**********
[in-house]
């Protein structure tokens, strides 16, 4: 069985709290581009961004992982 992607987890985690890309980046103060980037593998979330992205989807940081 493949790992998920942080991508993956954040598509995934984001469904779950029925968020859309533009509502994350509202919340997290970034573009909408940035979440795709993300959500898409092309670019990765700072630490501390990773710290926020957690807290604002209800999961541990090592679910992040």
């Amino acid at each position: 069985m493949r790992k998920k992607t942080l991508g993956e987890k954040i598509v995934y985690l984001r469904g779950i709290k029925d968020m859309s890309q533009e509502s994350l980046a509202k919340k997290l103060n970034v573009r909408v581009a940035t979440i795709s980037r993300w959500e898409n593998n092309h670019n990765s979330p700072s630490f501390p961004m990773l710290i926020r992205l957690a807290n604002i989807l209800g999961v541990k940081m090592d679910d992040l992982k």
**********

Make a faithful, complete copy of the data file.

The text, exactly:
[in-house]
């Protein structure tokens, strides 16, 4: 069985709290581009961004992982 992607987890985690890309980046103060980037593998979330992205989807940081 493949790992998920942080991508993956954040598509995934984001469904779950029925968020859309533009509502994350509202919340997290970034573009909408940035979440795709993300959500898409092309670019990765700072630490501390990773710290926020957690807290604002209800999961541990090592679910992040």
């Amino acid at each position: 069985m493949r790992k998920k992607t942080l991508g993956e987890k954040i598509v995934y985690l984001r469904g779950i709290k029925d968020m859309s890309q533009e509502s994350l980046a509202k919340k997290l103060n970034v573009r909408v581009a940035t979440i795709s980037r993300w959500e898409n593998n092309h670019n990765s979330p700072s630490f501390p961004m990773l710290i926020r992205l957690a807290n604002i989807l209800g999961v541990k940081m090592d679910d992040l992982k």